NB: The recent release of the F# CTP breaks much of this code. I will update this page as soon as I get a chance, but please be aware that if you copy the code in as-is, it will not work.

I think the best way to appreciate how efficient F# is, especially for numerical analysis, is to show an implementation of a short program. The following is a bare-bones application which computes the basins of attraction for a Newton fixed point iteration which finds the roots of a polynomial in the complex plane. This computation is threaded across all available processors, and is a stand alone (albeit absolutely minimal) Windows application. The entire program is less than 50 lines, a testament to F# with respect to numerics and the .NET framework with respect to the GUI.

Briefly, Newton’s method is an iterative way to solve for the zeros of nonlinear functions. You start with an initial guess, and based on the local slope of the function, you make a refined guess for the root by following the slope all the way to zero. Unless the function really is a line this guess will be wrong, of course, but hopefully a little more accurate than where you started. If you start close enough to a root, repeated applications of the approximation will end up converging to the correct answer to arbitrary precision. If you start far away from one, however, you could end up at a root far away from your starting point, or you might never converge. It turns out that the map of where you end up as a function of where you start is a fractal, and a rather beautiful one for many equations. Below is a screen shot of the final program. Visible in the task manager is the nearly full usage of both cores of the processor during the render. (Click for a bigger version.)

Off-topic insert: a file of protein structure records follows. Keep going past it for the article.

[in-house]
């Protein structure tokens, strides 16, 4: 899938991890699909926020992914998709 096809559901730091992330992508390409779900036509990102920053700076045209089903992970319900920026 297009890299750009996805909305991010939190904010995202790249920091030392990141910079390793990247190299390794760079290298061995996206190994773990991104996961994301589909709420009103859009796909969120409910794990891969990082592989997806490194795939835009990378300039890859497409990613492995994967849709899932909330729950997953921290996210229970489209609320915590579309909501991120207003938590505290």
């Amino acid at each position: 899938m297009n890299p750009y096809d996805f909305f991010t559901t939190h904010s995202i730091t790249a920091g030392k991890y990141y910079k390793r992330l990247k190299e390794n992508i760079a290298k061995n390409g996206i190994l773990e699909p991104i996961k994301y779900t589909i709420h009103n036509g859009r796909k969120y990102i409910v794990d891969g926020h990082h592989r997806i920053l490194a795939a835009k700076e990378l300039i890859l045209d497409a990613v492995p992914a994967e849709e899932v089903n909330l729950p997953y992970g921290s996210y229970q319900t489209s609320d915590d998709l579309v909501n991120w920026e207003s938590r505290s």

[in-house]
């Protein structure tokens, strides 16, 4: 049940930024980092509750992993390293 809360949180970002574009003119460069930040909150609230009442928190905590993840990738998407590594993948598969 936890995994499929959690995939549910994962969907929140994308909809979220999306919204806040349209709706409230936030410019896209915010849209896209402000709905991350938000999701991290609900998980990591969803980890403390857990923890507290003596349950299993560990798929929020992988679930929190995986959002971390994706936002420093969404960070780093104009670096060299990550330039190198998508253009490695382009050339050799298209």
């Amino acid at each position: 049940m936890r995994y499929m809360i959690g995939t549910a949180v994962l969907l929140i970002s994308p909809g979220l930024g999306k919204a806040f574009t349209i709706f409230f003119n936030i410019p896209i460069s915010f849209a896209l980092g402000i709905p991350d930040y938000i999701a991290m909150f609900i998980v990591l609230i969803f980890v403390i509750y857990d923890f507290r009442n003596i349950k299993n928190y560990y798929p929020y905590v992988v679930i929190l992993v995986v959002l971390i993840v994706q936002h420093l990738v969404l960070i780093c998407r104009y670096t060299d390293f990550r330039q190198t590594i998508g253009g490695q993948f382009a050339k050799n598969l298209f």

The program below will iterate through up to 32 steps of Newton’s method on an arbitrary polynomial, starting at a grid of points in the complex plane. It shades each point based on the location of the final root found, with the hue determined by which root is converged to and with the brightness determined by how many steps were required. I’ll go through most of the functions, explaining each and pointing out how functional programming techniques are used. I do not claim this program is a highly efficient implementation! The main point was to illustrate several aspects of F#. It is however, pretty fast and makes use of multiple threads. In fact, the ease with which this program was parallelized is one of the main points I am trying to illustrate, and is made possible by the immutability of data in F# (and the Flying Frog Numerics library, a review of the which will be the subject of my final post on F#).